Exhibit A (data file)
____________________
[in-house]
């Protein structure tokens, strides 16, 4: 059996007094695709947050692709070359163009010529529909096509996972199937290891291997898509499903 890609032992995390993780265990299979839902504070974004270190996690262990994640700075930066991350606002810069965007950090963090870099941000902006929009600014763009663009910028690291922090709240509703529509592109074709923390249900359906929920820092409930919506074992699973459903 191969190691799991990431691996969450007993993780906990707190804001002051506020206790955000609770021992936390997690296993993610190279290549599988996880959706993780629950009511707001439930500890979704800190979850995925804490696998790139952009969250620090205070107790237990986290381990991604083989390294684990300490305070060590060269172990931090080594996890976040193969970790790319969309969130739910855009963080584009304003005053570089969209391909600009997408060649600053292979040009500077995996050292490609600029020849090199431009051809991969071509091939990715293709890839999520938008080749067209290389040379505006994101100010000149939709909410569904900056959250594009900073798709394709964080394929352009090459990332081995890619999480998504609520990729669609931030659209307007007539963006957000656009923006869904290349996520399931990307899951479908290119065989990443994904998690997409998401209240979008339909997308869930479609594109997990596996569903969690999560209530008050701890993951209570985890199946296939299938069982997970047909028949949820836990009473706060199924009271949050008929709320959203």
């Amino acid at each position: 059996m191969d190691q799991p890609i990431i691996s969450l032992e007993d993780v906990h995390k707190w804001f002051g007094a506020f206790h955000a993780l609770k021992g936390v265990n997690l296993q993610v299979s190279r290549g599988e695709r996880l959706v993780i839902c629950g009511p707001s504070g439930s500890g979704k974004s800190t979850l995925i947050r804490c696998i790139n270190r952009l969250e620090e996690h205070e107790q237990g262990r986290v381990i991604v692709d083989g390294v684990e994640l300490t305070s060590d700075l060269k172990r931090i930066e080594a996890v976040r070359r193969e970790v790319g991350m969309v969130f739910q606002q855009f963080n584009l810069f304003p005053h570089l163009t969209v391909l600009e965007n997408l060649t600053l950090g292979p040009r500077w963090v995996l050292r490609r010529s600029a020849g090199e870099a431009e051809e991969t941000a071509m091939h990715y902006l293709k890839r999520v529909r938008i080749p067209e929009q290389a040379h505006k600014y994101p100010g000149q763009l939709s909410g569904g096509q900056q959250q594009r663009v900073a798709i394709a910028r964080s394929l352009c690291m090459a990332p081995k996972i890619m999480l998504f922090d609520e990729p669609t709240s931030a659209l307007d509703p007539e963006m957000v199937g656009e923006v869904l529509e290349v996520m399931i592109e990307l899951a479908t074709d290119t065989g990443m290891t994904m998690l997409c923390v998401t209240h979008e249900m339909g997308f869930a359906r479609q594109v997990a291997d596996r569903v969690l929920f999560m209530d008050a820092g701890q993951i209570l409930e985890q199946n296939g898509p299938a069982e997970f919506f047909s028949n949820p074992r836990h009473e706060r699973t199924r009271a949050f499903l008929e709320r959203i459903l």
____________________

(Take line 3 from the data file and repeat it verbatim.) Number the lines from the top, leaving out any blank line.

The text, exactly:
């Amino acid at each position: 059996m191969d190691q799991p890609i990431i691996s969450l032992e007993d993780v906990h995390k707190w804001f002051g007094a506020f206790h955000a993780l609770k021992g936390v265990n997690l296993q993610v299979s190279r290549g599988e695709r996880l959706v993780i839902c629950g009511p707001s504070g439930s500890g979704k974004s800190t979850l995925i947050r804490c696998i790139n270190r952009l969250e620090e996690h205070e107790q237990g262990r986290v381990i991604v692709d083989g390294v684990e994640l300490t305070s060590d700075l060269k172990r931090i930066e080594a996890v976040r070359r193969e970790v790319g991350m969309v969130f739910q606002q855009f963080n584009l810069f304003p005053h570089l163009t969209v391909l600009e965007n997408l060649t600053l950090g292979p040009r500077w963090v995996l050292r490609r010529s600029a020849g090199e870099a431009e051809e991969t941000a071509m091939h990715y902006l293709k890839r999520v529909r938008i080749p067209e929009q290389a040379h505006k600014y994101p100010g000149q763009l939709s909410g569904g096509q900056q959250q594009r663009v900073a798709i394709a910028r964080s394929l352009c690291m090459a990332p081995k996972i890619m999480l998504f922090d609520e990729p669609t709240s931030a659209l307007d509703p007539e963006m957000v199937g656009e923006v869904l529509e290349v996520m399931i592109e990307l899951a479908t074709d290119t065989g990443m290891t994904m998690l997409c923390v998401t209240h979008e249900m339909g997308f869930a359906r479609q594109v997990a291997d596996r569903v969690l929920f999560m209530d008050a820092g701890q993951i209570l409930e985890q199946n296939g898509p299938a069982e997970f919506f047909s028949n949820p074992r836990h009473e706060r699973t199924r009271a949050f499903l008929e709320r959203i459903l």